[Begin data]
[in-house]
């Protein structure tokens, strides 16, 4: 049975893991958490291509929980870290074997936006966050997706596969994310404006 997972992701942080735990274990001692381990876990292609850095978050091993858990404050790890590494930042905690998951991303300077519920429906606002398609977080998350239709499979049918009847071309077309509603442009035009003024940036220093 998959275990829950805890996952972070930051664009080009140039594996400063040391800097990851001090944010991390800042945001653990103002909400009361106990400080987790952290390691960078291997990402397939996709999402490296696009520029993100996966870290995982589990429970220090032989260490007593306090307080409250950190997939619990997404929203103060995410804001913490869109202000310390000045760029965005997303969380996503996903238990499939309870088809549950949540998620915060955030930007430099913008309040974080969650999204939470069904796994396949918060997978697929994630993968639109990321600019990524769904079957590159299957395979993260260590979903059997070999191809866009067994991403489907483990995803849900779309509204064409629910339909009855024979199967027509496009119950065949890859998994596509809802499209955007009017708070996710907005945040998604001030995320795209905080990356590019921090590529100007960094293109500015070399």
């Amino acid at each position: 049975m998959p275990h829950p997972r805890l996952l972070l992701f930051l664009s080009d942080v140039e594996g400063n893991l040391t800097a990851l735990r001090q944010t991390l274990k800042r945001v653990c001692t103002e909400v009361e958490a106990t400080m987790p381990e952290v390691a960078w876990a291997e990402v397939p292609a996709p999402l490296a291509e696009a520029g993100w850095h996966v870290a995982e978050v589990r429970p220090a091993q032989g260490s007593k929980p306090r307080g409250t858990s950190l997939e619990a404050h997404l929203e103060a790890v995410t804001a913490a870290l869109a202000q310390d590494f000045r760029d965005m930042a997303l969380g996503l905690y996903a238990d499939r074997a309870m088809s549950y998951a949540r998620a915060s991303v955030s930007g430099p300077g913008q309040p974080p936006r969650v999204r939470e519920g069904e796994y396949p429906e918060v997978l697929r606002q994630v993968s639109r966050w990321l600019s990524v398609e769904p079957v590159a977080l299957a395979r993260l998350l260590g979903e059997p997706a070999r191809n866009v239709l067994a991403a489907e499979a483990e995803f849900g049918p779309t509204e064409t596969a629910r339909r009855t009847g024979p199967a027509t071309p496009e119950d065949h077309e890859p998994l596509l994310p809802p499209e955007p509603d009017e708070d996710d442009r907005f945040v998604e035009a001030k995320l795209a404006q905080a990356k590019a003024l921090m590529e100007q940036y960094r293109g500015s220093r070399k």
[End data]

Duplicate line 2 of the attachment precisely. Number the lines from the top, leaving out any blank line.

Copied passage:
């Protein structure tokens, strides 16, 4: 049975893991958490291509929980870290074997936006966050997706596969994310404006 997972992701942080735990274990001692381990876990292609850095978050091993858990404050790890590494930042905690998951991303300077519920429906606002398609977080998350239709499979049918009847071309077309509603442009035009003024940036220093 998959275990829950805890996952972070930051664009080009140039594996400063040391800097990851001090944010991390800042945001653990103002909400009361106990400080987790952290390691960078291997990402397939996709999402490296696009520029993100996966870290995982589990429970220090032989260490007593306090307080409250950190997939619990997404929203103060995410804001913490869109202000310390000045760029965005997303969380996503996903238990499939309870088809549950949540998620915060955030930007430099913008309040974080969650999204939470069904796994396949918060997978697929994630993968639109990321600019990524769904079957590159299957395979993260260590979903059997070999191809866009067994991403489907483990995803849900779309509204064409629910339909009855024979199967027509496009119950065949890859998994596509809802499209955007009017708070996710907005945040998604001030995320795209905080990356590019921090590529100007960094293109500015070399």